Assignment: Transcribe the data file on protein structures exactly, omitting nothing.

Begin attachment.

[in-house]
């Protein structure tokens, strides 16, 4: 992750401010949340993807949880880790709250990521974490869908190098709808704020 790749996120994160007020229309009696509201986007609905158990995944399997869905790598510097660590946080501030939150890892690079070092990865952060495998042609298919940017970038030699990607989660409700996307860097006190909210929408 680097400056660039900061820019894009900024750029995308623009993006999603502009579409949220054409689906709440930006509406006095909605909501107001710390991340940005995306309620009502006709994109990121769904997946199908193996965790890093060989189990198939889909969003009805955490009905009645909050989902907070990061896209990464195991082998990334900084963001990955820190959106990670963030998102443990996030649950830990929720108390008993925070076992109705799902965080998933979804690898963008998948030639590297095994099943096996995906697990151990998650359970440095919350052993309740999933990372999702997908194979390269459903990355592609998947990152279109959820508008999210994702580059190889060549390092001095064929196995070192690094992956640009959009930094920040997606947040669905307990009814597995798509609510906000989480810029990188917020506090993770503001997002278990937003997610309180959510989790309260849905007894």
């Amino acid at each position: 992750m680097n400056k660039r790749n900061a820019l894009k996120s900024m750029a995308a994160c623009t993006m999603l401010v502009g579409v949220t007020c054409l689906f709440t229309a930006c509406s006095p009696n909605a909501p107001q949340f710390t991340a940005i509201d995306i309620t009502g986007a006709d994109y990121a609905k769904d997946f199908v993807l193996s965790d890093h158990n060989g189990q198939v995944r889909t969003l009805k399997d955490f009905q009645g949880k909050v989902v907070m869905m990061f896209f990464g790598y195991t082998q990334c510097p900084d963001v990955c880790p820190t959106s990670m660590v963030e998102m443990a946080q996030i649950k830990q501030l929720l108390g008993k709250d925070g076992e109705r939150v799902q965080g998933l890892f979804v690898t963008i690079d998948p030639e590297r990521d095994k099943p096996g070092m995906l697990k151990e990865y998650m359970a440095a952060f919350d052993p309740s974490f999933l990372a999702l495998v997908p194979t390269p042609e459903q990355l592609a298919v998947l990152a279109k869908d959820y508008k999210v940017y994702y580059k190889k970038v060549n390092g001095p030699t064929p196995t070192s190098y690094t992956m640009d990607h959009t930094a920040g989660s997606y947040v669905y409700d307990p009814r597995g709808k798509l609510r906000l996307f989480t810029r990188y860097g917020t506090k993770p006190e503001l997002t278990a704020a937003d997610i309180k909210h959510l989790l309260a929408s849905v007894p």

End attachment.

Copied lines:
[in-house]
């Protein structure tokens, strides 16, 4: 992750401010949340993807949880880790709250990521974490869908190098709808704020 790749996120994160007020229309009696509201986007609905158990995944399997869905790598510097660590946080501030939150890892690079070092990865952060495998042609298919940017970038030699990607989660409700996307860097006190909210929408 680097400056660039900061820019894009900024750029995308623009993006999603502009579409949220054409689906709440930006509406006095909605909501107001710390991340940005995306309620009502006709994109990121769904997946199908193996965790890093060989189990198939889909969003009805955490009905009645909050989902907070990061896209990464195991082998990334900084963001990955820190959106990670963030998102443990996030649950830990929720108390008993925070076992109705799902965080998933979804690898963008998948030639590297095994099943096996995906697990151990998650359970440095919350052993309740999933990372999702997908194979390269459903990355592609998947990152279109959820508008999210994702580059190889060549390092001095064929196995070192690094992956640009959009930094920040997606947040669905307990009814597995798509609510906000989480810029990188917020506090993770503001997002278990937003997610309180959510989790309260849905007894």
């Amino acid at each position: 992750m680097n400056k660039r790749n900061a820019l894009k996120s900024m750029a995308a994160c623009t993006m999603l401010v502009g579409v949220t007020c054409l689906f709440t229309a930006c509406s006095p009696n909605a909501p107001q949340f710390t991340a940005i509201d995306i309620t009502g986007a006709d994109y990121a609905k769904d997946f199908v993807l193996s965790d890093h158990n060989g189990q198939v995944r889909t969003l009805k399997d955490f009905q009645g949880k909050v989902v907070m869905m990061f896209f990464g790598y195991t082998q990334c510097p900084d963001v990955c880790p820190t959106s990670m660590v963030e998102m443990a946080q996030i649950k830990q501030l929720l108390g008993k709250d925070g076992e109705r939150v799902q965080g998933l890892f979804v690898t963008i690079d998948p030639e590297r990521d095994k099943p096996g070092m995906l697990k151990e990865y998650m359970a440095a952060f919350d052993p309740s974490f999933l990372a999702l495998v997908p194979t390269p042609e459903q990355l592609a298919v998947l990152a279109k869908d959820y508008k999210v940017y994702y580059k190889k970038v060549n390092g001095p030699t064929p196995t070192s190098y690094t992956m640009d990607h959009t930094a920040g989660s997606y947040v669905y409700d307990p009814r597995g709808k798509l609510r906000l996307f989480t810029r990188y860097g917020t506090k993770p006190e503001l997002t278990a704020a937003d997610i309180k909210h959510l989790l309260a929408s849905v007894p």